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Thursday 30 July 2015

Mrs Jordan's Profession by Claire Tomalin - a review

Front cover of Mrs Jordan's Profession by Claire Tomalin

I found Claire Tomalin's biography of the great Georgian comic actress Mrs Dora Jordan  both readable and comprehensive. It tells of her rise to fame on the stage of the Theatre Royal, Drury Lane, and how she became the longstanding mistress of the Duke of Clarence, the future William IV.

Let down by the men in her life

I was particularly struck by the number of men in Dora’s life who let her down: her father, who abandoned her mother to marry an heiress; her first theatre manager, Richard Daly, who seduced her and made her pregnant; her lover Richard Ford, who did not care enough for her to marry her and prevent her from becoming the Duke of Clarence’s mistress; the Duke of Clarence, who, after living with her happily for years, abandoned her so he could make an advantageous marriage; and finally, John Barton, one of the Duke’s advisors, who failed to sort out her debts, leaving her to die in poverty abroad, away from her beloved children.

William, Duke of Clarence, from The Lady's Magazine (1793)  and Dora Jordan from The Life of Mrs Jordan by J Boaden (1831)
William, Duke of Clarence, from The Lady's Magazine (1793)
and Dora Jordan from The Life of Mrs Jordan by J Boaden (1831)
Dora and the Duke

One of the things that I learned from this book was just how uncertain Dora’s position in society was. Although she was famous in her own right as an actress, her relationship with the Duke closed doors to her that were open to her contemporary, Mrs Siddons. Dora had ten children with the Duke; the children went into society with their father, but she was not invited.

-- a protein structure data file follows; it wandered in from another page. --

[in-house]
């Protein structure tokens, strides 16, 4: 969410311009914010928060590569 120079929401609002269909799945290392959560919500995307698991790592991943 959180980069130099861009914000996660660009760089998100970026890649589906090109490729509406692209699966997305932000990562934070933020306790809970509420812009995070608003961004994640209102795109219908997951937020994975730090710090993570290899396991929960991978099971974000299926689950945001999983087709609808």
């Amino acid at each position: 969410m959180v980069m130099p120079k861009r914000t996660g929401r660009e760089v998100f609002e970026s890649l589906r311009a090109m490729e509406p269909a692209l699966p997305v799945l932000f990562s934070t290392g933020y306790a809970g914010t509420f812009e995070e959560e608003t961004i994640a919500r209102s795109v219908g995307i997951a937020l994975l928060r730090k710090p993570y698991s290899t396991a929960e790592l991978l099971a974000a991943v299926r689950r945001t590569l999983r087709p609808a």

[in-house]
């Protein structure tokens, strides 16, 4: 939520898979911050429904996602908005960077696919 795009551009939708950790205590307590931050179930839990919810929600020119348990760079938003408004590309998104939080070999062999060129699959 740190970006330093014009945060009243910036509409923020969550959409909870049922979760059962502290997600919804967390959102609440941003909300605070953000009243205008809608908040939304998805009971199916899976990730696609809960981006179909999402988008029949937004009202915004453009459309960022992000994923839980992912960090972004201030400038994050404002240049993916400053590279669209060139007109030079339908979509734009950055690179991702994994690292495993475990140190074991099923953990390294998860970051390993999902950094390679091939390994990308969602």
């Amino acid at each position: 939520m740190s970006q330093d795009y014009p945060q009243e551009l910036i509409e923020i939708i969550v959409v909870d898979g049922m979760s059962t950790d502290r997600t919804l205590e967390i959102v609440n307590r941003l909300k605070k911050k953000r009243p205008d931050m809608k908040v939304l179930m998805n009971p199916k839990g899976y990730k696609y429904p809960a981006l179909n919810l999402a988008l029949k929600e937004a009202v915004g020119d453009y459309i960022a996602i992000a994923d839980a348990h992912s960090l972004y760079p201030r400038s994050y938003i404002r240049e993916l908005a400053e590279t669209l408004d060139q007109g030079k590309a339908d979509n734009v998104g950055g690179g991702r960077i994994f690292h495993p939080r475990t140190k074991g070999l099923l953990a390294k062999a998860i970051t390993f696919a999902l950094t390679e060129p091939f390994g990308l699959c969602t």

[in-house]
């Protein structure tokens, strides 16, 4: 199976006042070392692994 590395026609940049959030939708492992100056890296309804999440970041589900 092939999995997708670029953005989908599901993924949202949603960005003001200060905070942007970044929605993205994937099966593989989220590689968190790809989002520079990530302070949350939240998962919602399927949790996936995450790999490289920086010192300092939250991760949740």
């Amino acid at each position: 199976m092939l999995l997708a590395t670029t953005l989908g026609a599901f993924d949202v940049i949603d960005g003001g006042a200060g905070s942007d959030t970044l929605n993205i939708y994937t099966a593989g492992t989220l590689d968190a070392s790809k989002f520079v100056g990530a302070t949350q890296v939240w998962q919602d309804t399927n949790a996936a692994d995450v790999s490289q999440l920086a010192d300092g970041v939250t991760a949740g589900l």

Despite his royal position, I believe that the Duke was the gainer in the relationship. As Tomalin explains, Dora preached good sense to the Duke and supported him with her earnings rather than the other way round. I found Dora’s abandonment by the Duke quite heartless and his attempt to appease his conscience by commissioning an elaborate memorial to her when he became King rather pathetic.

How Mrs Jordan got her stage name

My favourite anecdote in the book—which I had not heard before—was the story of how Mrs Jordan acquired her stage name. After escaping from her Irish stage manager, Daly, Dora started to work for Tate Wilkinson’s Yorkshire company. As she was pregnant, it was imperative that she was billed as ‘Mrs’—but Mrs what? Wilkinson made a biblical allusion, comparing Dora’s crossing of the Irish Sea to safety with his company to the Israelites crossing the River Jordan into the Promised Land. Dora liked the illusion and so the famous Mrs Jordan was born.

I borrowed this book from the library, but I would be happy to add it to my bookshelves as a detailed account of the life of an important figure in late Georgian England.


  1. I just read this book and her death struck me as not only sad, but very symptomatic of arsenic poisoning. She is certainly symbolic of women who have worked hard and devoted themselves to their families, only to become cast off. She deserves to be a patron saint and if you read the book, she sounds like a lovely woman.

    1. I think it was very hard for the long-term mistresses of the royal family who were set aside so that their partners could make marriages to give them money and legitimate heirs. It was particularly shabby that the Duke did not ensure that she was provided for after they had separated.